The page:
Women who lift heavy UNITE!

I work out at a pretty huge gym.  It’s actually more like a health club.  They have raquetball, tennis courts, a spa/salon, a restaurant, a pool, fancy locker rooms, etc.  They also have a small area that is restricted to women’s use only.

Don’t get me wrong.  I actually like working out.  But that wasn’t always the case.  I used to get nauseous at the thought of going to the gym.  Not only because it just seemed like too much effort to put some workout clothes on, drive to the gym, and expend way more energy on a treadmill or doing squats than sitting on the couch watching reruns of Friends, but also because it was actually a daunting experience.

I think now I can say I somewhat know what I’m doing when I’m at the gym.  But when I first started working out, I was really self-conscious about it.  Firstly, I didn’t know what I was doing, and I was sure it was obvious to everyone around me.  Secondly, all those guys on the weight machines, grunting and flexing in the mirror, while scrawny, petite me had to completely remove the pin on the row machine because even the lightest weight was too heavy. 

And while I was in college, I was self-conscious around men in general, let alone while suggestively raising my hips off the ground to do lying butt bridges.  And honestly, I still am slightly self-conscious about these things.

Fitness institutions such as Curves were established for this very reason.  They understand that testosterone-laden gyms may not be the best environment for women who are not figure competitors to begin their journeys towards their fitness goals. 

And this is the reason behind the area at my gym that is women only.  Sometimes I workout in the big, crowded weight room, filled with Arnold-wannabe’s.  But sometimes I want to work out in an environment where I feel comfortable and where I don’t have to put myself on a waitlist for the 30-pounders.  Only problem is, the dumbells in the women’s area only go up to 20 pounds.

Back in my college days, that may have been good enough.  But now that I’ve gotten stronger, I need to lift heavier.  It’s like the big-wigs at the fancy gym think that women who are able to lift more than 20 pounds are advanced enough that they shouldn’t be self-conscious about working out among the men.

(This could potentially get into the whole “I’m afraid I’ll look like a man if I lift more than 8 pounds” conversation, but I’ll save that for another day.)

I don’t know about you, but I feel it’s discriminatory and somewhat hypocritical that this gym would force me out of the women’s area because I start getting stronger.  Isn’t that something the gym big-wigs should support?  I can see how this would deter some women from continuing to pursue their fitness goals: They start seeing results, get stronger, start needing to lift heavier weights, but then stop progressing because they continue to lift 20 pounds because they don’t want to leave the women’s area.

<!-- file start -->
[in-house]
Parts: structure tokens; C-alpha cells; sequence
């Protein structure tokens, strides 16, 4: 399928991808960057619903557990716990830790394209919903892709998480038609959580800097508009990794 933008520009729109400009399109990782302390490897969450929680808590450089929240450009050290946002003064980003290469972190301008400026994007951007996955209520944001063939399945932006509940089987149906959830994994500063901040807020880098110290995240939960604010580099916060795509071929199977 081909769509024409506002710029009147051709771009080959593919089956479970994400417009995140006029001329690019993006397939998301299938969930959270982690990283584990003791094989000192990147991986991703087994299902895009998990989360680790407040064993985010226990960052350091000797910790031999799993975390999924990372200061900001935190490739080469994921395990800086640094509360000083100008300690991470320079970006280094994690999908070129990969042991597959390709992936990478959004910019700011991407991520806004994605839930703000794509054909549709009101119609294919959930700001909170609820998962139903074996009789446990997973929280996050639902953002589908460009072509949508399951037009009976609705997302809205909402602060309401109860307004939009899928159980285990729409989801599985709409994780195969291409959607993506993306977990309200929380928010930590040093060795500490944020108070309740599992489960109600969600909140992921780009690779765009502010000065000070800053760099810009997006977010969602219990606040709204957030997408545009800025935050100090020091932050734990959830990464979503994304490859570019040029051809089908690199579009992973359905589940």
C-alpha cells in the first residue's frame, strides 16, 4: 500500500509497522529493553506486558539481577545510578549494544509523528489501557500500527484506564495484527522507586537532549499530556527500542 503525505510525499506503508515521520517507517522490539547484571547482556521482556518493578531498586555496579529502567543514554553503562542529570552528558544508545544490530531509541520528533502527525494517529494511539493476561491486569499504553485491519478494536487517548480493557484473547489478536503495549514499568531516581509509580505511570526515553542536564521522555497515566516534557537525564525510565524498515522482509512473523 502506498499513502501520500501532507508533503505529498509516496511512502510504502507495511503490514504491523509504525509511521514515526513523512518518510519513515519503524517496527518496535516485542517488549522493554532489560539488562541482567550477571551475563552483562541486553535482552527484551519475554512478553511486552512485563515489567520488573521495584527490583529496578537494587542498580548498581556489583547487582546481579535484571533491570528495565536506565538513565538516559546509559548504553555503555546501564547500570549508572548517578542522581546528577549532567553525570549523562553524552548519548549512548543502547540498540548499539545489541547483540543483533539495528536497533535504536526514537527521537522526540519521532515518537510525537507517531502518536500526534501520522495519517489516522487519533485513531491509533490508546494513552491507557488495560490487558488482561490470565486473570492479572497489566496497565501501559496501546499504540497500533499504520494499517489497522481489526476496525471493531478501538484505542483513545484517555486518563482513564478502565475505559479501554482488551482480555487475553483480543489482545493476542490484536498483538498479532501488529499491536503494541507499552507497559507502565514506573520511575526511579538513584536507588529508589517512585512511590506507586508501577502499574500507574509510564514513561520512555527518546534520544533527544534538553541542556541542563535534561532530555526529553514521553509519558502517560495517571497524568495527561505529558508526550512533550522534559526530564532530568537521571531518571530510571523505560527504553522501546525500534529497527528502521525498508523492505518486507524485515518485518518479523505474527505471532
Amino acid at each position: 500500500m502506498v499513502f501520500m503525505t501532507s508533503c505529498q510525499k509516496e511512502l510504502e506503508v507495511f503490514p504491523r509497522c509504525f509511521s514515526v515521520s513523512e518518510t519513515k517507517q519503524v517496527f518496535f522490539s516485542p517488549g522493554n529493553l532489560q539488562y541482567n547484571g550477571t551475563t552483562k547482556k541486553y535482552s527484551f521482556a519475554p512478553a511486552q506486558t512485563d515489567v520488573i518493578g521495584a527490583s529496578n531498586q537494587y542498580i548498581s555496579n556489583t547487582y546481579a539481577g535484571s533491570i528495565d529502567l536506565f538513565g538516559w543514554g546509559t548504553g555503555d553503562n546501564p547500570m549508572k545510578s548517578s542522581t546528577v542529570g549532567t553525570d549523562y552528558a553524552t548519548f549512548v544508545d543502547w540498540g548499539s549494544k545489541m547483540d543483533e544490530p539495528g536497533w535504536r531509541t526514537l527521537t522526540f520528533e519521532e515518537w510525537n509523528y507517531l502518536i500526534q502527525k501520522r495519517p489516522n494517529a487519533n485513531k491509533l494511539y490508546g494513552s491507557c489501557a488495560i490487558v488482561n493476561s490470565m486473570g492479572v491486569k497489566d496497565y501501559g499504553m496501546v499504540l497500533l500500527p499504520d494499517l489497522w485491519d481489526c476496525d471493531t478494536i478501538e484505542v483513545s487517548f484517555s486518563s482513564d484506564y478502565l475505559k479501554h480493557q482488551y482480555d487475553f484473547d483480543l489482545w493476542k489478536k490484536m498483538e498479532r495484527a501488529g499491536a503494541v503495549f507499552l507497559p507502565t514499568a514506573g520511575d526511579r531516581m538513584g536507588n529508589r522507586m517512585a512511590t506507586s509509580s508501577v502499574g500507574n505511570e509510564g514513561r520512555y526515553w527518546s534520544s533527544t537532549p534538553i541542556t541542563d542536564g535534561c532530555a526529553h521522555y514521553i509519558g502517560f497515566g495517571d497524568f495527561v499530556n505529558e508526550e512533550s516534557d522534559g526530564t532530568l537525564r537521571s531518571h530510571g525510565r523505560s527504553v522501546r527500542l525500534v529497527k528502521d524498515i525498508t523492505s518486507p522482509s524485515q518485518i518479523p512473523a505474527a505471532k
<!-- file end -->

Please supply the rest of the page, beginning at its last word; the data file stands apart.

Anyway, so I approached the nice, young man behind the personal trainer’s desk and asked him if they’ve ever considered putting heavier weights in the women’s area.  The answer was “no.”  But he did talk to his supervisor and emailed me asking what weights I would like introduced.  It’s something they’ll “definitely consider.”

Good sign.  I’ll let you know what happens.

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People who are “into fitness”

Today I was in the gym and overheard a woman say, “People are more ‘into fitness’ here.” 

What exactly does that mean – “into fitness”?  As if it’s a hobby or a trend. 

Yes, I can see that health and fitness has become much more mainstream these days.  With all the focus on “low carb,” “low calorie,” “all natural,” etc., some might say that this is merely a trend, and it will pass.  Like jelly shoes and leg warmers, it just might pass, only to come back again.

Remember when it was the “in” thing to roll down your socks into doughnut rolls?  Or to frost the tips of your hair?  One day people will say, “Rmember when it was cool to eat anything that said “No Trans Fats!”?

Yes, this emphasize on health and fitness just might go away one day.  Maybe not completely, but it won’t be at the forefront like it is right now.

Does that mean that I have to follow the masses and forget about eating healthy, exercising, and making healthy choices? 

No way!  I’m grateful for this trend.  It took the “coolness” that society has assigned to the fitness lifestyle to make me change my ways.  I guess you could say I’m a conformist in that sense.  But in this case, I don’t think it was a bad thing.

But when the coolness factor goes away, I hope I’ve learned enough and engrained enough into my lifestyle and habits to keep it going, even when commercials on TV aren’t claiming that your Fred Meyer butcher sells only hormone-free beef.

So when it’s cool to scarf down a Big Mac, large fries, and a Coke again, I plan to still be “into fitness.”